On the heels of the celebrated documentary “RBG” comes this dramatization of the early years of Ruth Bader Ginsburg’s legal career. Decades before becoming Supreme Court Justice, Ginsburg was a young wife and mother and an aspiring attorney. From those beginnings to the iconic status she enjoys today, she’s been able to teach and lead generations seeking change and equality.
In “On the Basis of Sex”, Oscar nominee Felicity Jones (“The Theory of Everything” ) stars as Ginsburg. She’s mesmerizing from gavel to gavel in one of the top biopics of 2018.
Director Mimi Leder and writer Daniel Stiepleman cover a lot of ground. The story begins in the mid-50s. Both Ginsburg and husband Marty (Armie Hammer) are attending Harvard Law School. They’re also juggling home life, including raising young daughter Jane. A health scare forces Ruth to attend Marty’s classes as well. She tutors him, while, at the same time, rising to the top of her class.
However, a law degree for a woman at this time didn’t guarantee anything. Following a move to NYC for Marty’s career, Ruth can’t get a job at any firm, so she takes a position as a law professor at Rutgers University. It’s now the 70s – and the world is changing. The Women’s Liberation movement is growing. Ruth considers herself a pioneer in fighting sexual discrimination. The problem is she’s teaching – it not leading it. This internal conflict is motivation for a personal change – and it’s at the heart of “On the Basis of Sex”.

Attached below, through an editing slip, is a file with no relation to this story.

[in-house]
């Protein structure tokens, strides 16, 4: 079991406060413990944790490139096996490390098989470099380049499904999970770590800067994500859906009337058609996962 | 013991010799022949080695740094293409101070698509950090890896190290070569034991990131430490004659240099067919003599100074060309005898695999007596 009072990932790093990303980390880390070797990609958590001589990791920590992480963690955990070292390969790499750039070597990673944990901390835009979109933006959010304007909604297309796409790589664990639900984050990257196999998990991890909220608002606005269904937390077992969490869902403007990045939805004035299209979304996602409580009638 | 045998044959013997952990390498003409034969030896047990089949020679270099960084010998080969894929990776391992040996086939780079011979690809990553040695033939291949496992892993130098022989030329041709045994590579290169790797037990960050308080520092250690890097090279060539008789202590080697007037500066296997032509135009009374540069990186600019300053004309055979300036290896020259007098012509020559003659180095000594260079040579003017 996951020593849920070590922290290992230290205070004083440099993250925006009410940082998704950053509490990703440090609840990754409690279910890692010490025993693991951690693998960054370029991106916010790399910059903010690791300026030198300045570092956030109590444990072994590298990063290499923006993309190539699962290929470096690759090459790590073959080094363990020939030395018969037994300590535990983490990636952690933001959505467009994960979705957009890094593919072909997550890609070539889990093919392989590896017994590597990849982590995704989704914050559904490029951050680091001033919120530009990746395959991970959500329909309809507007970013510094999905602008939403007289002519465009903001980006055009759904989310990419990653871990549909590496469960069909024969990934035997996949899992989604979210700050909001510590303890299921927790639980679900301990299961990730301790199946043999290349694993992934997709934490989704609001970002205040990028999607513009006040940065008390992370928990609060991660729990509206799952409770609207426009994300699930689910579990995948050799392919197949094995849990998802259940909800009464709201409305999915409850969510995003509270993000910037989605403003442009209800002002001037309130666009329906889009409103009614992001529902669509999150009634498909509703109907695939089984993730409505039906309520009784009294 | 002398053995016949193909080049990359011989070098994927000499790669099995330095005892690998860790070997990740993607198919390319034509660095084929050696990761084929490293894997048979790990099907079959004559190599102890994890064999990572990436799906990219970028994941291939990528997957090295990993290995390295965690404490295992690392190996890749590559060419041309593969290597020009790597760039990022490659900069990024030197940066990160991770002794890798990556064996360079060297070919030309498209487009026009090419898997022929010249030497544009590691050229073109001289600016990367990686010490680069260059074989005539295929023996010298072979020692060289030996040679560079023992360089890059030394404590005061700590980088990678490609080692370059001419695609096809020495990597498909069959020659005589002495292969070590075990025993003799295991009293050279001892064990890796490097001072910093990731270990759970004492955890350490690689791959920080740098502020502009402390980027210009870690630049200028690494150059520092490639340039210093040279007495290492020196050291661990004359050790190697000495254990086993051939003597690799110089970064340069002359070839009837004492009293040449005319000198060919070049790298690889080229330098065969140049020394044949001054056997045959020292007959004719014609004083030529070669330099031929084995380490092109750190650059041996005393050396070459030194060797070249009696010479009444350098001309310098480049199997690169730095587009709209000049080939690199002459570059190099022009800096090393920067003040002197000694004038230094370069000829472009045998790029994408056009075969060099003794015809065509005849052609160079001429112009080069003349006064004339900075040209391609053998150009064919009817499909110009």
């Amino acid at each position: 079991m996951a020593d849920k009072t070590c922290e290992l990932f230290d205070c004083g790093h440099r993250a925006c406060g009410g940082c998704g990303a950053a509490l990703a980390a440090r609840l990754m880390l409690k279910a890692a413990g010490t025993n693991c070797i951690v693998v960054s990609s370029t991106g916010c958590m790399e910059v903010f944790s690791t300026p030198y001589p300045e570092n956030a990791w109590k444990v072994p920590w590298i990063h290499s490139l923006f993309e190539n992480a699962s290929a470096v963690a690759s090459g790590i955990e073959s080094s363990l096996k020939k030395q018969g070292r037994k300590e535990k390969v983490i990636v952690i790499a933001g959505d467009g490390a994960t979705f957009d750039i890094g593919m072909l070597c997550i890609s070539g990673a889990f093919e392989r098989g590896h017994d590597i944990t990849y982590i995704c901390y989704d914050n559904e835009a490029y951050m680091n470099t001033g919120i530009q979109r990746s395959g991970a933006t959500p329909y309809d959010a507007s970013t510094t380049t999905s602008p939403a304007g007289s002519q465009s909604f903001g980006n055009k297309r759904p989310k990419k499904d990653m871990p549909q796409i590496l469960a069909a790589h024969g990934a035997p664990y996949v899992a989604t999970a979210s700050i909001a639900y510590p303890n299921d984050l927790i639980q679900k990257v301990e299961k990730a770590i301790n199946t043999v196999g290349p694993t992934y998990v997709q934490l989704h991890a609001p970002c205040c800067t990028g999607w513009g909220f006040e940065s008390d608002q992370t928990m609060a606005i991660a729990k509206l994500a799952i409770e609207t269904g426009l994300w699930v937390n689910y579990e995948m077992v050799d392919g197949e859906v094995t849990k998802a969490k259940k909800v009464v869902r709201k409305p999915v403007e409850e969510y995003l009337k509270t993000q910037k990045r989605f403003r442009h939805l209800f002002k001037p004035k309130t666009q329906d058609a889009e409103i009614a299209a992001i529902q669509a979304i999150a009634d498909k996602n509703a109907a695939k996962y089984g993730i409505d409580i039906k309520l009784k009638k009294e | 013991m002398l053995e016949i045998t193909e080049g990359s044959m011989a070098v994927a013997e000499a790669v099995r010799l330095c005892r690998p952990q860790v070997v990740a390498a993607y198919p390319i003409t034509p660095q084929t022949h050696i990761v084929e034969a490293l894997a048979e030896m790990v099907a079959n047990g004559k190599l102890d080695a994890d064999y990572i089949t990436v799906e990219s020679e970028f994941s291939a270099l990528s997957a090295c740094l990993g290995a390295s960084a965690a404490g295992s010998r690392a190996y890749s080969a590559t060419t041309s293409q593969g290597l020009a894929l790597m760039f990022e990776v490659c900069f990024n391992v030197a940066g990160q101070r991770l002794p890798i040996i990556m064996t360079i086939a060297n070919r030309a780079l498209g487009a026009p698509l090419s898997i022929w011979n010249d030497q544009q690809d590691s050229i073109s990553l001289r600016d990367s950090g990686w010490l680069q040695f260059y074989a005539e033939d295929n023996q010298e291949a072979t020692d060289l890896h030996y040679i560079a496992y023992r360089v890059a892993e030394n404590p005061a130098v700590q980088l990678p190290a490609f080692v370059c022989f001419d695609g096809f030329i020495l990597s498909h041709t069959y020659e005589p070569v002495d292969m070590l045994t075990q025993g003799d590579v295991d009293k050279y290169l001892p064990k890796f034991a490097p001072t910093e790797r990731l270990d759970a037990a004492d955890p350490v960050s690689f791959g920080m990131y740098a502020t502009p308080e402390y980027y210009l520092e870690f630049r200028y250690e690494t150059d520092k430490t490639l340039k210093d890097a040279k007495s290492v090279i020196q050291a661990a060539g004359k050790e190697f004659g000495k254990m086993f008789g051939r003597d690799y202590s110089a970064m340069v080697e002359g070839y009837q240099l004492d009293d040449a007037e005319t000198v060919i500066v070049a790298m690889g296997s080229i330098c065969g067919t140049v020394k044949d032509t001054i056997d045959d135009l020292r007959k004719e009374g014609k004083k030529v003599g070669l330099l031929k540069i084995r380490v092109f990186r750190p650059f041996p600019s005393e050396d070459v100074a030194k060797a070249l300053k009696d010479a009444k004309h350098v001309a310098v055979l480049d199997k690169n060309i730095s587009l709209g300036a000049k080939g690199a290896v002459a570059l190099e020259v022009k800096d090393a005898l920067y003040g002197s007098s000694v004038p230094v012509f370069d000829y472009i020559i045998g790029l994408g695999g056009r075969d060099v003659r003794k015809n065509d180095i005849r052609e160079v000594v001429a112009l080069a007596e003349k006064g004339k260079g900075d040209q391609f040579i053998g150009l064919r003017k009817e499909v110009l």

A case involving gender discrimination – against a man – gets Ginsburg’s attention. This sets her on a historic path that would eventually change the way men and woman are treated under the law. It would also light the fuse that would result in RBG becoming one of the most prominent figures in our nation’s history.
All of this makes “On the Basis of Sex” fascinating, compelling and timely. Many Americans are aware of Point A and Point B when it comes to Ginsburg and her fight for gender equality. But how exactly did she (and we) get there? Stiepleman’s debut screenplay includes a fair amount of legal jargon and references to other cases, though it never becomes too overwhelming. The common themes and goals stay clear and understandable. There’s also a nice subplot relationship between Ruth and Jane that most parents will identify with. It helps keep the story grounded.
“On the Basis of Sex” is a movie about a woman disrupting a man’s world in the name of fairness. Jones’ performance captures Ginsburg’s tenacity and passion vividly. Often speeches delivered by main characters in movies come-off as forced and preachy. But here, thanks to Jones’ sincerity and vulnerability, they are appropriate and genuine.
This is also the best work we’ve seen from Hammer. He perfectly balances the role of supportive husband/father with ambitious, successful lawyer. The rest of the cast is packed with headliners: Sam Waterston, Stephen Root, Justin Theroux and Kathy Bates, in a minor but pivotal role.
In a time when the issues of women’s rights and sexual discrimination are more relevant than ever, this is a supportive, motivating movie… and an undeniable crowd-pleaser.